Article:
- Building positive intention allow for both sides to see how the argument can be of help to everyone involved.
- Be present to the moment.
- You and the other person must avoid all distractions (cell phones, computers, busy locations, etc.), and get to a point where you two can focus on discussing your thoughts and feelings about each other and the situation.
- Being present to the moment allows for both sides to focus on simply the argument without any outside interference.
- Lay out your points.
- Lay out the talking points through writing them down and/or being specific and factual about your points.
- When you and the other person lay out your points, it creates a greater chance of both sides understanding each other in an argument.
- Just sit back in a distraction free place, make eye contact, let them speak without interruption, and ask questions as needed.
- When you and the other person listen to each other, you will ensure that everything that needs to be said will be said.
- Manage your reactions.
- Do not be afraid to express feelings and emotions, but don’t do it in a way that will hurt or make the other side feel less of a person.
- When you and the other side can manage your reactions, you can focus on remaining calm and leveled throughout the argument.
- Avoid certain phrases.
- Avoid saying phrases that will provoke anger and derail progress during an argument (whatever, at the end of the day, playing devil’s advocate, etc.).
- Avoiding useless and meaningless phrases will keep the focus on making progress toward peace versus wasting time on points that will make both side angrier.
Part 3: Avoiding logical fallacies.
A deciding factor to the success of an argument is avoiding logic that has no purpose or is invalid. Here are seven steps that you and the other side can use to avoid using logical fallacies in an argument:
- Understand logical fallacies.
- Logical fallacies feed off of faulty reasoning, so you and the other person need to think and do research on what you want to say.
- If you and the other person can understand this about logical fallacies, it will help you avoid arguments that are useless and pointless.
- Avoid employing a straw man.
- Focus on dealing with point that you and/or the other person actually made versus the one that you and/or the person made up through oversimplifying the original point.
- By you and the other side avoiding the use of a straw man tactic, you save valuable time by focusing on the actual argument.
- Avoid moral equivalence.
- Avoid making logic that features comparing minor misdeeds with major atrocities (comparing your action of killing your drive to succeed with the actions of Dr. Jack Kevorkian who killed people through assisted suicide).
- Avoiding moral equivalence can keep both sides from getting involved in trying to compare two or more incompatible comparisons.
- Really avoid ad hominem attacks.
- Do not attack someone based on their looks, appearance, and character.
- Avoiding ad hominem attacks can save you and the other time from having to backtrack and apologize for saying things that will make the argument even more chaotic and crazy.
- Don’t fall into the ad populum fallacy.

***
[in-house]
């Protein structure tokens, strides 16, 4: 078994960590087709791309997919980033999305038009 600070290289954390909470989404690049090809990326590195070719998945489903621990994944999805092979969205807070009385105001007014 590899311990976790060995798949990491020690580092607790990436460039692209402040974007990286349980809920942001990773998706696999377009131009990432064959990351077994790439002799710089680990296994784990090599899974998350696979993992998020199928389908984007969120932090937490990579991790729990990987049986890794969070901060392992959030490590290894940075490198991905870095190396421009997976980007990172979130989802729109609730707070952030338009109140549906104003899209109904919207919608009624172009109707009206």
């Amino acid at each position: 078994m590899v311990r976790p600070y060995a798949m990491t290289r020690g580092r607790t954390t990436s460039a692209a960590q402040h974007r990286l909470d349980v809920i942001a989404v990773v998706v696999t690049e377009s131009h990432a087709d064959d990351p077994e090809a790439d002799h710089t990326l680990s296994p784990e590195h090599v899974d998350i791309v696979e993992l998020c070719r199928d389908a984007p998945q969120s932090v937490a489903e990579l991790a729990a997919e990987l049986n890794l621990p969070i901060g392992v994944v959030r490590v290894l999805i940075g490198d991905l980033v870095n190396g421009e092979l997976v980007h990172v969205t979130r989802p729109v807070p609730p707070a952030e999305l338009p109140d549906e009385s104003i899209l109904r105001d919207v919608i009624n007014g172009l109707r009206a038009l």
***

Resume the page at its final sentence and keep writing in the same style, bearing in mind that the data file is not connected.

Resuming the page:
- Avoid emotional positive and negative concepts, and just stick to the points in the argument.
- When both sides don’t fall into the ad populum fallacy, you will not worry about wasting time on something that will not ad to the argument in a positive way.
- Don’t use the slippery slope fallacy.
- Avoid arguing with the fallacy that if something does not happen, then a host of other things will either happen or not happen, which is can serve as the basis of fear mongering.
- Avoiding the slippery slope fallacy will keep you and the other side from facing scrutiny over your logical fallacy.
- Avoid the hasty generalization.
- Take the time to ask questions and get as much information necessary so that you nor the other person does not rush to conclusions based on very little, faulty, or biased information.
- Avoiding hasty generalization can allow for you and the other side to have a facts-based argument that can lead to results.
I encourage you to take time to look back on the last argument you had. Think about the actions you took and the results that came from it. You will find that arguments can really bring out negative qualities in all of us that are undesirable when you are not careful. It is important that when you are arguing with someone, you want to have a positive environment, points laid out, and all sides and views presented. When you do this, you create an opportunity where an argument can lead to answers and solutions, which results in a win-win scenario when everyone is involved. Let’s remember that an argument can result in a win for everyone when we all come together with the mindset to find peace, common ground, and unity on a given topic.
I have a few questions that I would love for you to give some thought. Feel free to comment and answer below.
- What was the last serious argument that you had?
- How did you choose to deal with that argument?
- What were the results of your argument through your actions?
- If you could, would you have gone back and done things differently in your argument to get a different result?
- What would you recommend to someone who is dealing with trying to form a win-win scenario in their own argument?
You answers and comments and help yourself or someone else understand this important question…
- How can you have an argument with someone else and make it an win-win scenario?
-Michael J. Fite